Coalition 2000 Preparedness Plan Review/Link
Date: Mon, 15 Feb 1999 18:54:33 -0500
From: Terry Cottam <firstname.lastname@example.org>
Subject: QLN: Coalition 2000's suggested y2k preparedness plan
This is the first definitive and clear y2k preparedness plan I've
It's from Coalition 2000. Even in its current draft form, it brings
together all the principle players needed to make it work. It offers some
excellent common sense guidelines. In my opinion, it fills the gap between
the Utne guide's citizen-driven community preparedness approach, and the
rhetoric of paralysis coming from all our political leaders. Example:
"Local governments, emergency management teams, community
groups, civic organizations, and businesses must work as partners to address
community issues and concerns. Leaders of these organizations will also
be expected to provide the necessary guidance and resources to facilitate
these efforts. Local leadership is the key to success in making our communities
Our group in Ottawa is calling for a joint citizen/government taskforce.
The Coalition agrees, and in fact goes much further:
"Organize a Community Preparedness Taskforce
"Rapidly establish a community preparedness team. This team should
executive sponsorship from elected or other community leaders. It is critical
emergency management and public safety officials as well as not-for-profits
such as the Red Cross and other first responders. The groups should be as
broad-based as possible and include representatives of all critical service
sectors and the community in general. Smaller groups should be formed at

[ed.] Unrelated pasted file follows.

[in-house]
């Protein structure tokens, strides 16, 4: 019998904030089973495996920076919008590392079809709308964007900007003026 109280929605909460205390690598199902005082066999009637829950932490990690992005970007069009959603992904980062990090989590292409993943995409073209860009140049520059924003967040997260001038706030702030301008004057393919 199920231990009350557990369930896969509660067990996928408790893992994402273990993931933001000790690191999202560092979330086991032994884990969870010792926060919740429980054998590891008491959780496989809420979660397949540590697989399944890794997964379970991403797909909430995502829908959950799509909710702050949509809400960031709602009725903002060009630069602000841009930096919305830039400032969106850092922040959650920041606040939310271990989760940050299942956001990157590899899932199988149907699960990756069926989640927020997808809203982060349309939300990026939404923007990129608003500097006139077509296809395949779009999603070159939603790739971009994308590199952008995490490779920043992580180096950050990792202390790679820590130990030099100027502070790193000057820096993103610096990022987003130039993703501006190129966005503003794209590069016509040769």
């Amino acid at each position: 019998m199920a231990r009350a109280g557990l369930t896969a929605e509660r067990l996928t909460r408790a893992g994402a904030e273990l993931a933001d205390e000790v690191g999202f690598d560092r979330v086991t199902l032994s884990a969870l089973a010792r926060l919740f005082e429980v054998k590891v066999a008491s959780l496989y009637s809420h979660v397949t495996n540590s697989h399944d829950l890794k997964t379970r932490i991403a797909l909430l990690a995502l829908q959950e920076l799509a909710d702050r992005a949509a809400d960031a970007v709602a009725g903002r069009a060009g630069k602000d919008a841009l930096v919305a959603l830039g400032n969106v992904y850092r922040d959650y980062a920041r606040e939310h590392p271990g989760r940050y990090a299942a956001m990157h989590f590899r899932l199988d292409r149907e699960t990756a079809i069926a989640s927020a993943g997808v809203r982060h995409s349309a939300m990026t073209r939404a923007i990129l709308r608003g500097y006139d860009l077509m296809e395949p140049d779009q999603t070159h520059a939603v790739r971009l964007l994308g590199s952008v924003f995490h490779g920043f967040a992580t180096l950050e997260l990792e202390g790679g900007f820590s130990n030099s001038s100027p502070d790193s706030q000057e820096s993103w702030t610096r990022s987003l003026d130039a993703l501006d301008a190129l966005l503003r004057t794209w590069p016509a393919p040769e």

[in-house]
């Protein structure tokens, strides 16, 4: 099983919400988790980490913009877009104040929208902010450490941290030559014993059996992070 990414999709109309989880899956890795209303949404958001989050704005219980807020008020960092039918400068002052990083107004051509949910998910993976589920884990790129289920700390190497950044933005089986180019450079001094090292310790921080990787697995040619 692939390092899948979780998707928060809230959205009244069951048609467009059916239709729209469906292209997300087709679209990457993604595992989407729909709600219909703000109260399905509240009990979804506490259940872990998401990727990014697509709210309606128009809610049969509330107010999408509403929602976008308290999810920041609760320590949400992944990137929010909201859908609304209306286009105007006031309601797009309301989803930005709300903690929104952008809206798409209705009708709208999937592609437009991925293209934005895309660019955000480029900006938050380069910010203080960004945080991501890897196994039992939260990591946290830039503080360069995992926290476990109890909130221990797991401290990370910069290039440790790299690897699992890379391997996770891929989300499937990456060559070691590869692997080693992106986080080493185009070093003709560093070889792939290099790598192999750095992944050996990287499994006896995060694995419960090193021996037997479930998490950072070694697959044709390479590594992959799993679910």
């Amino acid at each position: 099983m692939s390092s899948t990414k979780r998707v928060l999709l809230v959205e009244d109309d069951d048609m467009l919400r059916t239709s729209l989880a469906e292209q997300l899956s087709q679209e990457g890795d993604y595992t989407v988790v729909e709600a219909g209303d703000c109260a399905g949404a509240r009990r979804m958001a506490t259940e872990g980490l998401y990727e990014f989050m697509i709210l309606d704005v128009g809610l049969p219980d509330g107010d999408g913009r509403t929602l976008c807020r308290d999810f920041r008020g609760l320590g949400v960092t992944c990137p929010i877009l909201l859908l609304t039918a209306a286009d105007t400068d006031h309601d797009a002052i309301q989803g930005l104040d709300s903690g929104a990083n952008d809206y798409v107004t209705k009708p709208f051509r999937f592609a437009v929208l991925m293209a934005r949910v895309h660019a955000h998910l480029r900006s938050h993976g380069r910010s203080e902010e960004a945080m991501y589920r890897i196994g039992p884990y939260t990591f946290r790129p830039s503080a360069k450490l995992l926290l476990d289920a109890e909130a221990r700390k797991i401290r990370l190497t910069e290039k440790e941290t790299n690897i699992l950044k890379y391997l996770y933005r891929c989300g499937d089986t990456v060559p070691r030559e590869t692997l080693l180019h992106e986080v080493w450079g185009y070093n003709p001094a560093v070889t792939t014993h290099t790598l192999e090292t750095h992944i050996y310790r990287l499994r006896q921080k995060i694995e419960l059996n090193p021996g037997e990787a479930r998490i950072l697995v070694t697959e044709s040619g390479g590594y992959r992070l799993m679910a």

the neighborhood level that will coordinate with the large group."
I urge you all to read this document. It's called "Suggested Steps
Community Preparedness." If you don't have a web browser, let me know
I'll email it (it's about 10 pages printed).
Again, this remains a draft. One thing I would expand on is their "Likely
Y2K Scenarios." For instance:
"...many of the anticipated problems will occur throughout
1999 and 2000.
In addition, disruption at various points along the supply chain,
especially with imported goods, may cause shortages of food and supplies
that bill be nagging and on-going in nature.... In addition, supply chain
failures may take weeks to manifest themselves and then linger for weeks
months. Given these factors, and the issues of practicality, we recommend
planning and preparedness based on the assumption that there may be various
types of occasional interruptions over the 1999 and 2000 time periods."
What I might add to this document is an action plan to create more
long-term community resilience. This might include increasing local
production of food and other basic needs. In Ottawa, we intend to hold a
forum in April, in which rural and urban community leaders in our region
can come together, create a plan for this and put it to work.
Recent reports say that the oil industry, ports and shipping will be among
the sectors hardest hit by y2k. The Asia-Pacific region and many other
parts of the world will not be ready. We can expect a steep drop in imports
which may take months or years to recover.
A date to watch will be May 2000, when farmers will be planting crops in
the Northern hemisphere. It will then be four months from the peak of y2k
disruptions. What will be our supply situation? How might we ensure that
the harvest of 2000 is at least comparable to that of 1999?
Terry Cottam, President
Y2K Regional Preparedness Group
Y2K Centretown Preparedness Contact